After we got back to the ranch, instead of going straight for a shower, some of us got together at the shop that were selling local stuff. Everyone bought multiple bags of coffee and other souvenirs. I also bought couple of coffee bags, a slingshot and handmade maracas for my son, and a couple of local shirts for my wife. On the way back from the shop, we all appreciated how great the Honduran coffee is. We asked Bryan if we could have some coffee now. Bryan talked to the kitchen folks and arranged some coffee in the afternoon. Bryan, Andrews, Andrew, Chris Crowell, Chris Xu, Haley and I all got together at the kitchen and enjoyed coffee and talked. It was again an unexpected great conversation over the best coffee in the world.
Right after the coffee, some of us made plans to play soccer. When we started playing, I soon realized that I am out of breath and volunteered to be a goalie. 🙂 It was a great game, and I turned out to be not a bad goalie when I saved a couple of goals and allowed others. The game ended when the bell rang and we were back at the kitchen for dinner. After the dinner, we all hung out on the front porch of our building. The power was out and the electricity was produced from the generator which was to be turned off at 10:00 PM. We all took showers before heading to bed, because no one knew if we were going to have electricity in the morning.
Departing The Ranch On Day 5
I think I got up around 4:30 AM, and to our surprise the electricity was back. Taking a shower at the ranch was very refreshing, so I took another one in the morning before heading for the early breakfast and I knew the weather would get warmer with the altitude drop heading to the city, so why not start fresh? We said our farewell to Edgar and Carlos, as they were not coming to drop us off at the airport. The plan was to drive all the way to San Pedro Sula and stay the night there. Our flight was around noon the next day.
On the way back, I was sitting mid-way back on the bus and was reflecting back on my experience over the last few days. I thought about many things, including family, Pakistan where I was born and raised and the help people need there, stepping out of your circle, living a more meaningful life, etc. Also, Bryan asked me to prepare and to speak about Jesus from a perspective of Islam. I don’t consider myself a deeply religious person but follow the core beliefs. On the way back, I did a lot of reading and took some notes to talk later in the evening to the whole group about how Jesus is perceived in Islam.
After a long five plus hours of driving, when I picked my head up from the readings, I realized that we were in a narrow, vibrant street full of people with loud music and traffic all around us. Very rarely would you see a new model car but nevertheless they were there. You could also see the ocean at the end of the street. To our surprise, our stop for lunch was at a restaurant at the beach. This was like a cherry on the cake. Everyone was mesmerized by the views and enjoyed the lunch. We were back on the road after an hour stop and had a three and a half hours of drive left. The drive from here was easy. I finally fell asleep and woke myself with my own snore after two hours 🙂 We got to the hotel on time and were assigned the same roommates. Dinner was served later in the evening at a restaurant which was just too loud for my ears. I was glad when the dinner was over so that we could step out of that place.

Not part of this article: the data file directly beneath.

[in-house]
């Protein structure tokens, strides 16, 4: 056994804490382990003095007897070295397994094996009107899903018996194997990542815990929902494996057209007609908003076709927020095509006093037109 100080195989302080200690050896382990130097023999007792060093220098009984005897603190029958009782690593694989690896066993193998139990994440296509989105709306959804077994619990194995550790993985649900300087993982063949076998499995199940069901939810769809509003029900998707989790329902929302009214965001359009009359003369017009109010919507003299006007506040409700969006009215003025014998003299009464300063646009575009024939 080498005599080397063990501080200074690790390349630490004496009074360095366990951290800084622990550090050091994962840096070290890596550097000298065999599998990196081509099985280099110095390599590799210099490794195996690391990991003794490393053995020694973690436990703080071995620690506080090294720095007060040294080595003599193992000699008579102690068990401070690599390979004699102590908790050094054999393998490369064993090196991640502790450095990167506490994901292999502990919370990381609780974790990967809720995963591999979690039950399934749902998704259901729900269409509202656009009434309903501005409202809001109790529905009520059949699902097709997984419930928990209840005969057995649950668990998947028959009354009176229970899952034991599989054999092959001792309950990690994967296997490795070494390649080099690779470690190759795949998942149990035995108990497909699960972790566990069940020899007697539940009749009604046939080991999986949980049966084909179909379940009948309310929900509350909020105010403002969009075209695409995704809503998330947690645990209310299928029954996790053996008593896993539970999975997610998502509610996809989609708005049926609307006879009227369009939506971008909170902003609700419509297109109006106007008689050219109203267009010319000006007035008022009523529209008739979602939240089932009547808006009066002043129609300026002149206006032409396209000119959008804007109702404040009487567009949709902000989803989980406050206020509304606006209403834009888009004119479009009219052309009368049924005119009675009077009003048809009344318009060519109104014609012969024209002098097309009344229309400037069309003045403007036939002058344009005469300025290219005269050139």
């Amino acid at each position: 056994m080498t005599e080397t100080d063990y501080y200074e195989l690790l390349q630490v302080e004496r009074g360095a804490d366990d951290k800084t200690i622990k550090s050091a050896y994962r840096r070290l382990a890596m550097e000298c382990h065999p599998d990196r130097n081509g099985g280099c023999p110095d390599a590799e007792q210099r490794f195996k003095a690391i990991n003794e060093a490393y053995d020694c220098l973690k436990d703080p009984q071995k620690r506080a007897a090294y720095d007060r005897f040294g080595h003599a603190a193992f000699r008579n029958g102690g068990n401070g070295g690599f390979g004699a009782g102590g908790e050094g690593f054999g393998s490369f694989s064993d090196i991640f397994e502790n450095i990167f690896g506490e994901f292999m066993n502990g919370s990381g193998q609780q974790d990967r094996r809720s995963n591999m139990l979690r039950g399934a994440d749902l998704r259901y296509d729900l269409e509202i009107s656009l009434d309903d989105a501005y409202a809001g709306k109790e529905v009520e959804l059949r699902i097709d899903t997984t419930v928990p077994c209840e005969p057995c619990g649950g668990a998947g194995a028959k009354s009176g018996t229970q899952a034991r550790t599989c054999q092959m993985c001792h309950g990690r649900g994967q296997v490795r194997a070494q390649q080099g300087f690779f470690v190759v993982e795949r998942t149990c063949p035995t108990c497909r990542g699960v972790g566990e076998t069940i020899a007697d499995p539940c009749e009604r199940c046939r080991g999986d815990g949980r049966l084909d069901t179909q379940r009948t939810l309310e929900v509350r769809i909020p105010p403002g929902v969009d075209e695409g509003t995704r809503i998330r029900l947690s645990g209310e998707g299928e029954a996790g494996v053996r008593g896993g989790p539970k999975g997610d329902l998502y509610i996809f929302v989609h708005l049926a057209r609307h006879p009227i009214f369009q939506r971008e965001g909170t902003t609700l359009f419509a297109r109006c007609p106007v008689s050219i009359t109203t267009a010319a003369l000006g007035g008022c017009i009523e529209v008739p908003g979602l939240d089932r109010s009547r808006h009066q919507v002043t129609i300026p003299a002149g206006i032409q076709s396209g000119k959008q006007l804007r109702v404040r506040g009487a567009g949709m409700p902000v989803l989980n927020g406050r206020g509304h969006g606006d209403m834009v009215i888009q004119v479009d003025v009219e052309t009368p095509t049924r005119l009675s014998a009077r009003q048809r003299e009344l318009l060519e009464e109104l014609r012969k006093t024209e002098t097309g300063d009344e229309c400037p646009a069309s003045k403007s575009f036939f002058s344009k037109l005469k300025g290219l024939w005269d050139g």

After the dinner, we all gathered around the pool area and Bryan asked us why do you think we were here? Everyone looked at each other, and I think Bryan’s intentions were not to make us say that we are here to build a stronger team or that this was a religious or charity time that we will do each year. Instead he told us that you don’t have to answer it now, just think about it, and you will have your answers. After that session, I spoke about Jesus from an Islam’s point of view. I must give credit to everyone there that they were respectful enough to listen to what I had to say and appreciated my effort in going over it.
Later that night at the hotel, Andrews and I had a detailed conversation about civilizations and particularly why is the US is so successful than other nations and why are the people of the western world better organized than other parts of the world. It would take me too long to write about this but it was a great conversation. I think everyone needs to have this discussion and be reminded to not take their country for granted.
Departing Honduras On Day 6
I was still in my spiritual mindset while the day went by. We flew out of Honduras, arrived back on the US soil and went through the security. I got to my car in the parking garage and drove back home to my lovely wife and son. This was an eye opening opportunity, and I will always ask myself and remind others around me, “why are we here?” Will you come and depart like everyone else does, or will you make your stay meaningful while you are here?